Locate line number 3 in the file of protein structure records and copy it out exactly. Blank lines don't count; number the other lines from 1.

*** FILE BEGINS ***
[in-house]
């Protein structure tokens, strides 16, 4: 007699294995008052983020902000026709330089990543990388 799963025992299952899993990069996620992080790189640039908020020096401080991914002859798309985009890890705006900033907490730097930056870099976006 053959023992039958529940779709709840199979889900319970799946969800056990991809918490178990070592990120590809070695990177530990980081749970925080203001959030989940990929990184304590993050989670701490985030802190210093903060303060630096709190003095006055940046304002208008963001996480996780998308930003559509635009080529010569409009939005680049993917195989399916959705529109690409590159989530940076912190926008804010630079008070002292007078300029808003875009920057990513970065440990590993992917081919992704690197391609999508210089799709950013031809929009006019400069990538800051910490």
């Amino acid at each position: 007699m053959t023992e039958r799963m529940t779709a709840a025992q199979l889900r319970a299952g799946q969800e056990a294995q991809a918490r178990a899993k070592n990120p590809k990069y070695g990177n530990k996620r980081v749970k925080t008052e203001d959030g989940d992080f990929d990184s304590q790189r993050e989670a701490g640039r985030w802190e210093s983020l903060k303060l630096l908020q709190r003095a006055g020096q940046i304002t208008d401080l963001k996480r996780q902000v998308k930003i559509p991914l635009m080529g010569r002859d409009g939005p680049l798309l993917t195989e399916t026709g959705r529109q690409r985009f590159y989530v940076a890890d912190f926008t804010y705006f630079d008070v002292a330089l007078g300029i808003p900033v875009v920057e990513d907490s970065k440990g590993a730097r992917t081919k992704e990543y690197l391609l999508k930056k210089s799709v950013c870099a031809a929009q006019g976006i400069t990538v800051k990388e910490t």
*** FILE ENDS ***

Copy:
């Amino acid at each position: 007699m053959t023992e039958r799963m529940t779709a709840a025992q199979l889900r319970a299952g799946q969800e056990a294995q991809a918490r178990a899993k070592n990120p590809k990069y070695g990177n530990k996620r980081v749970k925080t008052e203001d959030g989940d992080f990929d990184s304590q790189r993050e989670a701490g640039r985030w802190e210093s983020l903060k303060l630096l908020q709190r003095a006055g020096q940046i304002t208008d401080l963001k996480r996780q902000v998308k930003i559509p991914l635009m080529g010569r002859d409009g939005p680049l798309l993917t195989e399916t026709g959705r529109q690409r985009f590159y989530v940076a890890d912190f926008t804010y705006f630079d008070v002292a330089l007078g300029i808003p900033v875009v920057e990513d907490s970065k440990g590993a730097r992917t081919k992704e990543y690197l391609l999508k930056k210089s799709v950013c870099a031809a929009q006019g976006i400069t990538v800051k990388e910490t």